The sight of ambulances and police-cars racing to the scene of a road accident in the city or on the busy highway is so commonplace in India that few heads turn even in idle curiosity. According to statistics, there is 1 death in every four minutes due to a road accident in India, earning the country the shameful sobriquet of ‘road accident capital’ of the world. They occur so often that they are taken for granted, and the general public has become conditioned to them.
A victim of such oblivion behavior by the public during road accidents, Piyush Tewari, was deeply saddened and shocked when nobody from the public dialed the police or called an ambulance or came to offer first aid, during the time of his cousin’s accident, who eventually lost his life due delay in medical care. He tried to deal with this grief by understanding the cause of this mishappening by meeting experts, professionals, and doctors and came to the conclusion that this was not an isolated case. He then channeled his anger by setting up an organization that aimed to reduce road accident deaths by leveraging help from bystanders and crystallized his vision into the SAVE LIFE FOUNDATION (SaveLife) in the year 2008. The organization developed a model of emergency response, ensuring that road accident victims get immediate help.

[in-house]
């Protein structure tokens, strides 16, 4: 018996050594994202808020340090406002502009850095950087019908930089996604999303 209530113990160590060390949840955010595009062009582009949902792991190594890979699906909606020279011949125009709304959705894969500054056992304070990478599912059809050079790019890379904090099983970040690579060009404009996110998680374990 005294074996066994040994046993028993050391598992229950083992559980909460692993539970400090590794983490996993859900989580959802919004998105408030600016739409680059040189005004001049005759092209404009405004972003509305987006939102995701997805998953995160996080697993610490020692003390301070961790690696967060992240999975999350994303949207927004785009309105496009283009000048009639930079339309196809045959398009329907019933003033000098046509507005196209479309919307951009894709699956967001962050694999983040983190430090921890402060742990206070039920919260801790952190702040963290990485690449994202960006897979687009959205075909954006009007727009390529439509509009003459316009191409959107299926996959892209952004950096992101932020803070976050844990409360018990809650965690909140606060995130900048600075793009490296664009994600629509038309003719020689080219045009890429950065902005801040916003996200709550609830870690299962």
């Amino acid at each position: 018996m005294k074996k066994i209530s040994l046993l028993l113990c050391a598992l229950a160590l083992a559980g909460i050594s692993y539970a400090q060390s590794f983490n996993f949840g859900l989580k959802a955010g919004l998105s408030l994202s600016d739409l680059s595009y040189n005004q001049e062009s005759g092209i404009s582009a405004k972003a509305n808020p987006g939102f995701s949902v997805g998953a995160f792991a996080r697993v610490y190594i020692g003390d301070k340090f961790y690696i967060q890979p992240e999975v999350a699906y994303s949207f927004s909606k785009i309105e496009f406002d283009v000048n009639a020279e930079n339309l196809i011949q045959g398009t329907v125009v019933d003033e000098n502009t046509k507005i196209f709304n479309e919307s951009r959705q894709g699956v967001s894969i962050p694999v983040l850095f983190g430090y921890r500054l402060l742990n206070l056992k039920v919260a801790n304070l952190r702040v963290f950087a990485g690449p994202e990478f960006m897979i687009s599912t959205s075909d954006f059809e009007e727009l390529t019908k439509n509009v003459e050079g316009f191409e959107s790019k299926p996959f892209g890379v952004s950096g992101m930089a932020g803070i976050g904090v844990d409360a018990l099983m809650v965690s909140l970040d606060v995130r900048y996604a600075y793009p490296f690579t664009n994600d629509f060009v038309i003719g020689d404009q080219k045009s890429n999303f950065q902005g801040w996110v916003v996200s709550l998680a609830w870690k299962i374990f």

In 2012, after a rigorous survey and study, the Save Life Team revealed the prima-facei reason behind the non cooperation from the Indian Citizens towards the accident victims is the fear of being harassed by the police. According to the team, 77% of bystanders were unlikely to come to the rescue of an accident victim, and 88% of the respondents who were unlikely to assist, did so because they feared legal hassles, hospital detention including questioning by police.
Therefore, the team developed a program that uses common sense to help save accident victims and trained the first batch of police personnel in basic trauma and medical care using the “Chain of survival“ techniques like bleeding control, stabilizing the spine and cardiopulmonary resuscitation (CPR). “Till date, 7000 police respondents, who didn’t even know how to deal with the accident victims, have been trained across 5 states in India through these customized and relevant training sessions which teaches them to rescue citizens with their bare hands and safely transport them to the nearby hospitals”, says Saji Cherian, the Head of operations.
Save Life has been trying to initiate rules and laws with the help of the government regarding the good Samaritan law and because of its continuous efforts, 16 guidelines have been passed by the parliament in the year 2015. The organisation have also managed to put a ban on the trucks, which carry iron rods popping out of the rear carriage, within the city borders as they were one of the reasons for fatal road accidents.
Story by : Tanima Chakraborty | Compiled by : Nikhil Sharma[infobox]
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